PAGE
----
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AHN Newsletter Issue N˚7 August 2011 - Anglican Health Network

AHN Newsletter Issue N˚7 August 2011 - Anglican Health Network

AHN

AHN ProgrammesMaternal and New BornMhealth programmeEach year more than 536,000 womenworldwide die from complicationsof pregnancy and childbirth. Manymore survive but will suffer ill healthand disability as a result of thesecomplications. A recent decline inmaternal mortality figures was notedin the year 2010. This showed a 34%reduction on the absolute numberof maternal deaths. However, 99% ofthese deaths occurred in developingcountries. Of the deaths in developingcountries, 65% were contributedby eleven countries with six of thesecountries (Nigeria, DemocraticRepublic of Congo, Ethiopia, UnitedRepublic of Tanzania, Sudan andKenya) in sub-Saharan Africa.In addition, an estimated 4 millionneonatal deaths occur each year, accountingfor almost 40% of all deathsunder 5 years, while a similar numberof babies are still-born. More than95% of all these newborns deathsoccur in Asia and sub-Saharan Africa.The health of the neonate is closelyrelated to that of the mother. Themajority of deaths in the first monthof life could also be prevented ifinterventions were in place to ensuregood maternal health.AHN and its partnersThe Anglican Health Network and theLiverpool School of Tropical Medicineare drawing together a collaborationto improve maternal and new bornhealth services at district level inSub-Saharan Africa. This initiative isinitially focused on the ongoing partnershipbetween the Anglican Dioceseof Accra, Ghana and Whiston Hospital,Merseyside, UK to provide trainingfor midwives and traditional birthattendants in two health districts ofGreater Accra. The combination ofNHS volunteers and medically qualifiedlocal church members makesfor a sustainable ongoing supportnetwork, closely coordinated withDr. Julie Langton of Whiston Hospital visited Accra in November 2010to help train midwives and TBAs.the district health authorities. ArchbishopJustice Akrofi and his wife, Dr.Maria Akrofi are working closely withAHN to establish a wider programmefor the Province of West Africa andbeyond.This collaboration will also draw fromthe experience of Perspect Consultingto develop Mhealth interventions thatwill enhance learning and establisheffective communications. It willdraw from the women’s leadershipprogramme offered by the Council ofAnglican Provinces of Africa (CAPA)to facilitate participation by seniorwomen in a wide range of dioceses.The respective partners will pooltheir various resources and competenciesto help meet the challengeof improving maternal and newborn health. In effect, it will drawtogether health and technologyprofessionals from across the public,private and faith based sectors, bothin country and from outside. Thewidespread distribution and commitmentof Anglican health resourcesand leadership throughout the worldcan support the local and internationalpartnerships required to operatethis initiative in a range of sitesthroughout the continent.Transition to skilled birthattendanceProviding Skilled Birth Attendants(SBAs), who are able to prevent, detectand manage the major obstetriccomplications, is probably the singlemost important factor in preventingmaternal and newborn deathsand disability. To work effectively,SBAs need an enabling environmentthat includes the equipment, drugsand other supplies essential for theireffective functioning, as well as aback-up referral system, A skilled attendantis defined as ‘an accreditedhealth professional who has beeneducated and trained to proficiencyin the skills needed to managenormal (uncomplicated) pregnancy,childbirth and the immediate postnatalperiod, and in the identification,management and referral of complicationsin women and newborns’(WHO 2006).Training of Traditional Birth Attendants(TBAs) was ‘in vogue’ duringthe 1980s and 1990s. However, thisstrategy did not significantly reducematernal deaths. In a number ofstudies this was linked to the absenceof ongoing skills, competency developmentand regular supervision.Effective referral systems did not2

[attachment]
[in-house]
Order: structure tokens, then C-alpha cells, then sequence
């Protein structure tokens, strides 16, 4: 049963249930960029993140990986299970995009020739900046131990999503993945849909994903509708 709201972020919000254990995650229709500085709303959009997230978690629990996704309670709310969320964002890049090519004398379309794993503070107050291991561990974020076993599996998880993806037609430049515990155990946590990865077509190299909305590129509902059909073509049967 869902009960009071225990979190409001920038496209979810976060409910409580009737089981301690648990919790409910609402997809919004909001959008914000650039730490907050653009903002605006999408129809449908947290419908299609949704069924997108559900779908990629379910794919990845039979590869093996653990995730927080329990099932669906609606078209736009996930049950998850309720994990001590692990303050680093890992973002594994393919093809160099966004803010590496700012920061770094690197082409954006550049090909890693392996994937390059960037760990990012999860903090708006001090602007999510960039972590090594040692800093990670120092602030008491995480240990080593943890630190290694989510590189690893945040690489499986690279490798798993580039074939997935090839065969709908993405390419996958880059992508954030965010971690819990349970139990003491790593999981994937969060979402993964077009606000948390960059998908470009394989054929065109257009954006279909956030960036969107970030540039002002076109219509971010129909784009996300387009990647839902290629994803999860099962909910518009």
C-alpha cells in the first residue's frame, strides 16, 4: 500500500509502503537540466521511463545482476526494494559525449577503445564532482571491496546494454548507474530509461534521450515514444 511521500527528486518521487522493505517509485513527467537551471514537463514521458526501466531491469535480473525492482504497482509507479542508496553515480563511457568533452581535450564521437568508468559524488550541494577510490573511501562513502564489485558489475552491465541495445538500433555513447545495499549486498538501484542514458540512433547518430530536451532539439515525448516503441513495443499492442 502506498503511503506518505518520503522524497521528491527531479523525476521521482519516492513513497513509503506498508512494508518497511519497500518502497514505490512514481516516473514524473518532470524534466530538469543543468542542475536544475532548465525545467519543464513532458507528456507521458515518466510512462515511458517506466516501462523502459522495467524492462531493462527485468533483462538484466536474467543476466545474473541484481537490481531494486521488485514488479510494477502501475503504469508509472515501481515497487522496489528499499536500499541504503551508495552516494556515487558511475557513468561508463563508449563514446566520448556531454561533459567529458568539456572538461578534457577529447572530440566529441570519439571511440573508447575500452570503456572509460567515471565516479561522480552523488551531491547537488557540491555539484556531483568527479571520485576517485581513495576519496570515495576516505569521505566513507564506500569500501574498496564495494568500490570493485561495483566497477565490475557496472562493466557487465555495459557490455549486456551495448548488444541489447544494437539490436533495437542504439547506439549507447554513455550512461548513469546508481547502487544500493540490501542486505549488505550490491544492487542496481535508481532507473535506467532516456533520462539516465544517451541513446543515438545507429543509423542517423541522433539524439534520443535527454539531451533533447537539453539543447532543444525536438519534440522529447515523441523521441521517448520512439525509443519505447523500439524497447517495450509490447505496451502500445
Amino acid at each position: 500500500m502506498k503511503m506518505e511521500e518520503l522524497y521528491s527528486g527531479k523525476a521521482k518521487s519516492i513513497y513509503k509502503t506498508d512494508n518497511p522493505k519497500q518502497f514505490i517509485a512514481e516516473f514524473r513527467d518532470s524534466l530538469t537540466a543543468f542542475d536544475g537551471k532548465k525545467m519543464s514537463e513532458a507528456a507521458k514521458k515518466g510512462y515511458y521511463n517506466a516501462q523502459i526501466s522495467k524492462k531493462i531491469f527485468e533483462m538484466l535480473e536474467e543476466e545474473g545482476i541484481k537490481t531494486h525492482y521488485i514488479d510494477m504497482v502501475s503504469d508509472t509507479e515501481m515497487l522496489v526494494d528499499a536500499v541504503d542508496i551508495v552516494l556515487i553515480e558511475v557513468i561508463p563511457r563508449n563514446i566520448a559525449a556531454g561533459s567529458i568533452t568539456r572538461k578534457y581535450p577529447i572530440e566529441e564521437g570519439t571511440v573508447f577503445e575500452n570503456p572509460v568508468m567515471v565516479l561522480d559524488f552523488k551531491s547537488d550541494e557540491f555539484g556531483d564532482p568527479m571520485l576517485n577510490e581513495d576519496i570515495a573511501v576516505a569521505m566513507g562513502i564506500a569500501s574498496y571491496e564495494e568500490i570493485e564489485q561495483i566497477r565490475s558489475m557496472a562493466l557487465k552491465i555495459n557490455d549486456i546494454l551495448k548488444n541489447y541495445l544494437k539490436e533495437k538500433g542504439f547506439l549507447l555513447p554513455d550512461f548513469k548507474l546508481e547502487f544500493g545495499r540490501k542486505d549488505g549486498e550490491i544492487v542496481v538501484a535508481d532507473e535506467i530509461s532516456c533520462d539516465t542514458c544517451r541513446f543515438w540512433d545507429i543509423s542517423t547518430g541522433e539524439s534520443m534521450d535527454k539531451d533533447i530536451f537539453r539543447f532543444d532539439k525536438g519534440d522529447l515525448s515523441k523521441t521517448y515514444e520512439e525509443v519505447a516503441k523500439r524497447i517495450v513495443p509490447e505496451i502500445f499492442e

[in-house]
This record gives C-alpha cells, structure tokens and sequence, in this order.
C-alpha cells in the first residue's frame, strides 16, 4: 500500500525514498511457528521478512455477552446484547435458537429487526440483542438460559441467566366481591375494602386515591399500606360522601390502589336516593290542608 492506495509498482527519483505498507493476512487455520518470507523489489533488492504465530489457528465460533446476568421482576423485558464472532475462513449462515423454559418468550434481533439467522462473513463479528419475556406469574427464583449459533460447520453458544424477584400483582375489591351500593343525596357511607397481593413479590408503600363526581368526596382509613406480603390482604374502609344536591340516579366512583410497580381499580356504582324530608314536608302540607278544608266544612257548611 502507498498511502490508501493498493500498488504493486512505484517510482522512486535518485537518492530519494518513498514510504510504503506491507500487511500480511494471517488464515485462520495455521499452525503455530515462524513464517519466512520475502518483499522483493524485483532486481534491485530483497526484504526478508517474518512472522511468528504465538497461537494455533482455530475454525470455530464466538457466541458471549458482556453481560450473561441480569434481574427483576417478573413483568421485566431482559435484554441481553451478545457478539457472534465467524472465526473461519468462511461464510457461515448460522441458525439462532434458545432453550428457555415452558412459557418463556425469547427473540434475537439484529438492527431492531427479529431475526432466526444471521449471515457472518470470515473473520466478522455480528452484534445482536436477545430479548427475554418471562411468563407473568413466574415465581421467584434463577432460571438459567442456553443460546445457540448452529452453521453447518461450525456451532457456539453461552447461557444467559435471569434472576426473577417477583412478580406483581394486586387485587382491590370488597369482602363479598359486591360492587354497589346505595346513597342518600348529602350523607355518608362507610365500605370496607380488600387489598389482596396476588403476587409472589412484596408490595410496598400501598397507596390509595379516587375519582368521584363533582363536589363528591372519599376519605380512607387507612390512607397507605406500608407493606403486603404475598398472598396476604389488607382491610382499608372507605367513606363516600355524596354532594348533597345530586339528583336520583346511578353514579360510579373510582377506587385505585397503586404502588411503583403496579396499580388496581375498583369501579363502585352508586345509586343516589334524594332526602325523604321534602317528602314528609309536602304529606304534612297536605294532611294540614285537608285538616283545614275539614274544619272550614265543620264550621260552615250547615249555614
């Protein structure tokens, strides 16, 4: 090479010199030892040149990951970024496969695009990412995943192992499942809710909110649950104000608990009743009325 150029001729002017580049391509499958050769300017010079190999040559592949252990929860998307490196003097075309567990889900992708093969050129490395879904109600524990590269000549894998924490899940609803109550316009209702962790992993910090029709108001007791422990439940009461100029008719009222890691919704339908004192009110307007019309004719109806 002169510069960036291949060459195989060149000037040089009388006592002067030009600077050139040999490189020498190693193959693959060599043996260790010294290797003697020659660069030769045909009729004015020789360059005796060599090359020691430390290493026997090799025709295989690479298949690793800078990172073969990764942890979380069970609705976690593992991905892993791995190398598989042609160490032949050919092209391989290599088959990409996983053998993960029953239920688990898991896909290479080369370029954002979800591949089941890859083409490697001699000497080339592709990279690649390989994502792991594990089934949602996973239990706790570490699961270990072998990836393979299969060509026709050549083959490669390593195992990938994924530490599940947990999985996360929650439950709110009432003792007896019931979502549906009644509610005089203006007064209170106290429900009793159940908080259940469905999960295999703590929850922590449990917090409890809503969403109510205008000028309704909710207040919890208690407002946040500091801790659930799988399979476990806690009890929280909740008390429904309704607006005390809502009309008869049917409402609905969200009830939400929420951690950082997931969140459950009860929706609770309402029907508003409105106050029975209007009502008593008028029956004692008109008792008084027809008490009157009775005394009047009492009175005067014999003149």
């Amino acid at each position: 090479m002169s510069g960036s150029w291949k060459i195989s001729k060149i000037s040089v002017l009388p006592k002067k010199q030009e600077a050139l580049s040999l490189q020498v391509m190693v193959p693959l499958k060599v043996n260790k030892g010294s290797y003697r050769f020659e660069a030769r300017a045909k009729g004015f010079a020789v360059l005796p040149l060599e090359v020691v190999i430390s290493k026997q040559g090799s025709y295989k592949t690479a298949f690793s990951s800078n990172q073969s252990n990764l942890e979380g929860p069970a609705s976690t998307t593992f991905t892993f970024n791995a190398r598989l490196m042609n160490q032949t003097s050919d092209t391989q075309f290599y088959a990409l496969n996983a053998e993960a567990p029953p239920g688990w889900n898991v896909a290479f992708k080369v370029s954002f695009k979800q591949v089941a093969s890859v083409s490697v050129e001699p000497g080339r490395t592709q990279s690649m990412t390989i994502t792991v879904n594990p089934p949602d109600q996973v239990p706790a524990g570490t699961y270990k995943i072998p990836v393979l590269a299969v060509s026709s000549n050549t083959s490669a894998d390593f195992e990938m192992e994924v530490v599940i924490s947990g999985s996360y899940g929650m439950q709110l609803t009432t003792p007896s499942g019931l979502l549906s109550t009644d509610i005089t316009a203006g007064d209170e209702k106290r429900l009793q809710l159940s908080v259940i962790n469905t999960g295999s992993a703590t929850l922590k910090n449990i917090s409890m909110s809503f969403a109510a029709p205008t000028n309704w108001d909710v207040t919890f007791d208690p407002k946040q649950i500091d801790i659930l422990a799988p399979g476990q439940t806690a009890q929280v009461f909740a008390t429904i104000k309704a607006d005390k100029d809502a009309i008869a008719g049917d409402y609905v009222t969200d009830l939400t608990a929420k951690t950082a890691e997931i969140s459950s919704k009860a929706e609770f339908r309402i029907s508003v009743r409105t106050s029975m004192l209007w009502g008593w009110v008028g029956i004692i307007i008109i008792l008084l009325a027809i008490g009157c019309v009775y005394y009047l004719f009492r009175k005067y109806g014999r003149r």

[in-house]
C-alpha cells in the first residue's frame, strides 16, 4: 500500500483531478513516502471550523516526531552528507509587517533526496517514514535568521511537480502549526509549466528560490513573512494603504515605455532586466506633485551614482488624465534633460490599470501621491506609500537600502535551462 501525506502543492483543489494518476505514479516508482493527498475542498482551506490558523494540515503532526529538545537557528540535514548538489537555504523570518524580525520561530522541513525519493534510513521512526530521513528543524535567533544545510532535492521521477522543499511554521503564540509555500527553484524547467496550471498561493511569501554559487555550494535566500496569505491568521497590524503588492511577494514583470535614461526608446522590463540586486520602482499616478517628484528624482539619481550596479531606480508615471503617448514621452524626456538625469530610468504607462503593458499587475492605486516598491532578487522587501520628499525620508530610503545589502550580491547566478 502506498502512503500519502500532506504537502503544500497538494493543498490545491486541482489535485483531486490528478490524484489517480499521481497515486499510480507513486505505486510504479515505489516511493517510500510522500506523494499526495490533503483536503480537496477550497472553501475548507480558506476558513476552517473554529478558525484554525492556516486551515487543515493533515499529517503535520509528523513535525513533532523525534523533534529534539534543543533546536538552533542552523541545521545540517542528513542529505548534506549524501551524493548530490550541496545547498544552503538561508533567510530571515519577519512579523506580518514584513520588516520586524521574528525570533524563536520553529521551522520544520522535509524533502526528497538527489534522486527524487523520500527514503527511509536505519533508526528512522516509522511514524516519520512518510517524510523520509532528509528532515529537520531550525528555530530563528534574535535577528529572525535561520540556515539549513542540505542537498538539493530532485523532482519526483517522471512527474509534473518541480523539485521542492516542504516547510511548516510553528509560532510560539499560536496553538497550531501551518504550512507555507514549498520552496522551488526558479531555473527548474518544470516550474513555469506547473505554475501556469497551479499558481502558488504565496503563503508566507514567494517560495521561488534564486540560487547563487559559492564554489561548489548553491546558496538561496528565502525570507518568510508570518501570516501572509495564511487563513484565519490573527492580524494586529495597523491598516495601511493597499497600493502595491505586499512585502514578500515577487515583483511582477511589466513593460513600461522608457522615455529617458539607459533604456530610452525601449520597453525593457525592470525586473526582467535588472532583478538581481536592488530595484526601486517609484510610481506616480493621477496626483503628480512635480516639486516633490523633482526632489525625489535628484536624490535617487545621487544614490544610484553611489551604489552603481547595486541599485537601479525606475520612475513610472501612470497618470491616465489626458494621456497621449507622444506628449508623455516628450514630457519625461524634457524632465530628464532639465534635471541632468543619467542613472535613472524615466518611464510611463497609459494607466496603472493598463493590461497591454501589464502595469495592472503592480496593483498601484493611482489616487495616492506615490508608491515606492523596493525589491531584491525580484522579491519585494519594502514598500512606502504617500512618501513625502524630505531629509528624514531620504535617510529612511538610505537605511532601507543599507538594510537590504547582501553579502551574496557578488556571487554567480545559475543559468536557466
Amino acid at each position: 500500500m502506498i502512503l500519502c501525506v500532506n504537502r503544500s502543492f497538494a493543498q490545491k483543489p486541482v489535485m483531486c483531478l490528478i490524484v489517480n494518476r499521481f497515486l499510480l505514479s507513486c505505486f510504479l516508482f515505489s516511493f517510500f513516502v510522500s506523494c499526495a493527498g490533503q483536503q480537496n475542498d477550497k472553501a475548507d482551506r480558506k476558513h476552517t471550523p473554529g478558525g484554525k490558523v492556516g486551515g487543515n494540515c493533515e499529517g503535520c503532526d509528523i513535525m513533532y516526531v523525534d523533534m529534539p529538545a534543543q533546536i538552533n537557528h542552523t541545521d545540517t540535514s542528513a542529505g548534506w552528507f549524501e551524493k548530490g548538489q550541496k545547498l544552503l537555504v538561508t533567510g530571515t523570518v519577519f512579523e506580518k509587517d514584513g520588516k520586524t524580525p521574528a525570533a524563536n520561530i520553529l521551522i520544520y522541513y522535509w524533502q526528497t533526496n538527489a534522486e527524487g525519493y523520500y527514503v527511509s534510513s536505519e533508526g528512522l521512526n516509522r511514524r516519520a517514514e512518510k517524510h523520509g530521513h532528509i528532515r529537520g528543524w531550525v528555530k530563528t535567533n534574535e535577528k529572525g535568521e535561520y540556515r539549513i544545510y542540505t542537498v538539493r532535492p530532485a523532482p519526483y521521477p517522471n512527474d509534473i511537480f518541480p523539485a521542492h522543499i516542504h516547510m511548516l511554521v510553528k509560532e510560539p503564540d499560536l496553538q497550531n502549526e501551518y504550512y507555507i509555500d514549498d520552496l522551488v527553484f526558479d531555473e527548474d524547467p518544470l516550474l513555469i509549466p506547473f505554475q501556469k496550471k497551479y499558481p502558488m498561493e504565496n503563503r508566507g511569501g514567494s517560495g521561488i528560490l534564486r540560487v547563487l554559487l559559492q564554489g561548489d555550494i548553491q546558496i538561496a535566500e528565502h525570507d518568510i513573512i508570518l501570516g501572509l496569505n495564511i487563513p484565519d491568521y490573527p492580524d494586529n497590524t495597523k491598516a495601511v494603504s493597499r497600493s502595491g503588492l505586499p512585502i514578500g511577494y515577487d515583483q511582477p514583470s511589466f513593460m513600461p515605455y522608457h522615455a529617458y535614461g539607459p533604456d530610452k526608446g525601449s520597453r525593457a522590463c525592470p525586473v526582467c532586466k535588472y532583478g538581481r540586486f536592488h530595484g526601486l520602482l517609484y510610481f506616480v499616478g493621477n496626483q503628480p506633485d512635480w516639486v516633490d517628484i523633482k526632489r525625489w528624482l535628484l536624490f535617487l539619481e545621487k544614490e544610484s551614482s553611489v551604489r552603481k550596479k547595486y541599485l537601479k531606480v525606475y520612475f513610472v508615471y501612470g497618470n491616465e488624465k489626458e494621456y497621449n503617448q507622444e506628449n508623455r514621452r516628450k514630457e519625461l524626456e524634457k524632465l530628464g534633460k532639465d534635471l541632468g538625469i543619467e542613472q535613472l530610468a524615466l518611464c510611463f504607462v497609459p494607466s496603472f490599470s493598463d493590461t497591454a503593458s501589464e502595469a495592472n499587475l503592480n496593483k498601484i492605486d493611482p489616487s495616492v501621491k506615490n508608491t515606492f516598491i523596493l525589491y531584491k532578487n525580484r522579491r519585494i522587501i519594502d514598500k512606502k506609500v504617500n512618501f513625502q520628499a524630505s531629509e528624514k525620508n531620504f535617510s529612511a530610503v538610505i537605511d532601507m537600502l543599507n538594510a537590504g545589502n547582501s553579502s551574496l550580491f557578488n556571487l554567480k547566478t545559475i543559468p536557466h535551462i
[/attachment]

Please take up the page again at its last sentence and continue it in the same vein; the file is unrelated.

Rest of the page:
emerge and there was insufficientintegration of TBAs into the healthcare systems. Since 1999, the core internationalSafe Motherhood strategyhas been to work towards ensuringthat 90% of all births are attended bya skilled health care worker by 2015.Providing a skilled health worker withmidwifery skills at every birth andensuring that women have access toemergency hospital obstetric carewhen needed, are crucial interventions.However, this is not yet a realityfor many poor and marginalisedwomen in Sub Saharan Africa whereuptake of skilled birth attendanceis until now still low and is availablemainly at the health facility level.In reality therefore, there are inmany settings a range of carers atcommunity level who cannot be classifiedas ‘Skilled Birth Attendants’who look after women before, duringand after childbirth. Currently an estimated60 million women give birthat home alone or with the assistanceof relatives, or with another memberof the community who does nothave the agreed accredited skills of aSkilled Birth Attendant. In sub SaharanAfrica the availability and uptakeof SBA care is still very low - 33.7% inEast Africa, 41.2% in West Africa. Inthese settings, utilization of skilledcare was substantially higher amongthe women living in urban areas thantheir rural counterparts.Key interventionsIt is well documented that humanresource constraints, poor infrastructure,distance of many ruralcommunities from health facilities,socio-cultural beliefs, practices andpreferences, poverty and the ways inwhich gender roles and relations areexperienced, interweave to limit orrestrict many women’s ability to accessSBAs. For many women deliveryby a community based carer may bethe only care available during pregnancyand childbirth.The AHN maternal and new bornmhealth programme will improveaccess to SBAs through a range ofinterventions that will meet thesechallenges. At the same time it willtransition the role of TBAs to that of‘community based carers’. They willbe drawn more closely into the districthealth systems and be providedwith continuing education and trainingto accompany and support womenthrough pregnancy and post natalcare. The church will provide ongoingsupport to the district authorities andwill engage its own health facilitieswhere appropriate. AHN leads thepartnership and provides an Anglicanplatform for widespread adoptionthroughout the continent.Programme developmentThe programme is still in the earlyphases of design and is currentlyevaluating the opportunities todevelop pilots in 2 other countriesas well as Ghana. With signs of agrowing commitment to maternal andnew born health in the internationalcommunity, AHN is determined tofacilitate the potential of parish anddiocesan resources in collaborationwith other partners to make realstrides forward in the key MillenniumDevelopment Goals 4 and 5.This is a role many Anglicans arealready engaged in and which thereis much to learn from one another.An example of a similar programmein Mozambique features later in thisnewsletter.Any interested members of AHNwho would like to get involved orshare their learning and experienceshould contact network coordinator,Paul Holley.Anglican HealthMission in the Churchof England: A reviewand conferenceAnglican mission is often expressedthrough the ‘Five Marks’ adopted atthe Anglican Consultative Councilmeeting in 1984. Two of thesemarks imply that the Church shouldcontinue to address the variousdeterminants of health and wellbeing:• To respond to human need byloving service• To seek to transform unjuststructures of societyThe 1988 Lambeth conferenceconsidered the role of the church inpromoting health and healing anddeclared that each congregationshould be involved. It affirmed theholistic nature of healing, whichincorporated professional healthcare services, medical research andhealth promotion along with prayer,sacrament and counselling.Though its role in managing medicalservices has been delegated to thestate in recent years, the Church ofEngland retains clear competenciesin the spiritual and pastoral supportof those who are sick through hospitalchaplaincy. Within the parochialsetting, clergy and lay people offerprayer, accompaniment, counseland sacrament. On top of this, thechurch’s continued commitmentto improving the opportunities andconditions of those at the marginsof society gives it an understandingof what can be effective in developinghealth promotion initiatives.Its urban and rural congregationsare caught up in and address thosesettings that spur unequal healthoutcomes in poor communities.The motivation for the Church tooffer care, compassion and healingto those in pain and fear naturallyarises from Christian faith, and hasstrong precedence historically. Inmany senses it is unnatural for theChurch to leave significant elementsof health mission to a secularprofession and State control. Thisputs the Church at a distance fromits core calling. As if to highlightthe inappropriate distance betweenthe twin vocations, there is growingevidence of re-engagementbetween faith and health. Parishesare providing safe spaces for supportgroups for those with disabilities,mental health problems andaddictions. Some have establishedhealthy living centres or host primarycare programmes run by primarycare trusts. Some general practitionerpractices have employedspiritual care advisors to add depthto their work. Nevertheless, thereremains significant tension betweenthe secular values of the professionand their religious counterparts.Innovations in public policy through2011/13 look set to create significantchanges to the structuresthat currently manage and providehealth care in England’s NationalHealth Service. This provides atimely space in which the churchcan review and articulate afreshits health mission interests. AHNhas convened a planning group inconsultation with the Church ofEngland to establish a review processthat will culminate at a conferencein Birmingham in the secondquarter of 2013. The group includeskey leaders from the following:Burrswood Christian Hospital, AcornChristian Healing Foundation, ParishNursing UK, the Guild of Health andthe Guild of St. Raphael.3